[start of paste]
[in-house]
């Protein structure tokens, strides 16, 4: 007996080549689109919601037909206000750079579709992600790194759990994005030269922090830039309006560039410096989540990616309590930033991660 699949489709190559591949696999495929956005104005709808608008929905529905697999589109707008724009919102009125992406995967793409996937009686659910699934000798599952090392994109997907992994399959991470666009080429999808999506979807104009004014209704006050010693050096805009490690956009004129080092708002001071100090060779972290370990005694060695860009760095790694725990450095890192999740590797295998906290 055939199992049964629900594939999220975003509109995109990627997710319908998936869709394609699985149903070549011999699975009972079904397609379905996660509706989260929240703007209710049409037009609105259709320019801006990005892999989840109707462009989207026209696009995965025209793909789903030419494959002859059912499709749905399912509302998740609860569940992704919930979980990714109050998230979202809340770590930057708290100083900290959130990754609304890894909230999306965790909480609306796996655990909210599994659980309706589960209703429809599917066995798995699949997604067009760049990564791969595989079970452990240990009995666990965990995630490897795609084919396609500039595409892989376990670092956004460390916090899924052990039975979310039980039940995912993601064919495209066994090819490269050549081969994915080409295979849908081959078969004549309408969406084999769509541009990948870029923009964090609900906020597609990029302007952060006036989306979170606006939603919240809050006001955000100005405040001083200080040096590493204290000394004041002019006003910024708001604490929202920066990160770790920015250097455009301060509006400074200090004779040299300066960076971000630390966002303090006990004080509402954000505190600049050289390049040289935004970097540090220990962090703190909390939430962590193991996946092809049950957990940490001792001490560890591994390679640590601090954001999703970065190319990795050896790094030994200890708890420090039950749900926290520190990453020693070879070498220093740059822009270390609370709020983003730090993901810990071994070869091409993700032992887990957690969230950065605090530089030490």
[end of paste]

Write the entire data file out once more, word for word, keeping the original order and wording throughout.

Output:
[in-house]
């Protein structure tokens, strides 16, 4: 007996080549689109919601037909206000750079579709992600790194759990994005030269922090830039309006560039410096989540990616309590930033991660 699949489709190559591949696999495929956005104005709808608008929905529905697999589109707008724009919102009125992406995967793409996937009686659910699934000798599952090392994109997907992994399959991470666009080429999808999506979807104009004014209704006050010693050096805009490690956009004129080092708002001071100090060779972290370990005694060695860009760095790694725990450095890192999740590797295998906290 055939199992049964629900594939999220975003509109995109990627997710319908998936869709394609699985149903070549011999699975009972079904397609379905996660509706989260929240703007209710049409037009609105259709320019801006990005892999989840109707462009989207026209696009995965025209793909789903030419494959002859059912499709749905399912509302998740609860569940992704919930979980990714109050998230979202809340770590930057708290100083900290959130990754609304890894909230999306965790909480609306796996655990909210599994659980309706589960209703429809599917066995798995699949997604067009760049990564791969595989079970452990240990009995666990965990995630490897795609084919396609500039595409892989376990670092956004460390916090899924052990039975979310039980039940995912993601064919495209066994090819490269050549081969994915080409295979849908081959078969004549309408969406084999769509541009990948870029923009964090609900906020597609990029302007952060006036989306979170606006939603919240809050006001955000100005405040001083200080040096590493204290000394004041002019006003910024708001604490929202920066990160770790920015250097455009301060509006400074200090004779040299300066960076971000630390966002303090006990004080509402954000505190600049050289390049040289935004970097540090220990962090703190909390939430962590193991996946092809049950957990940490001792001490560890591994390679640590601090954001999703970065190319990795050896790094030994200890708890420090039950749900926290520190990453020693070879070498220093740059822009270390609370709020983003730090993901810990071994070869091409993700032992887990957690969230950065605090530089030490």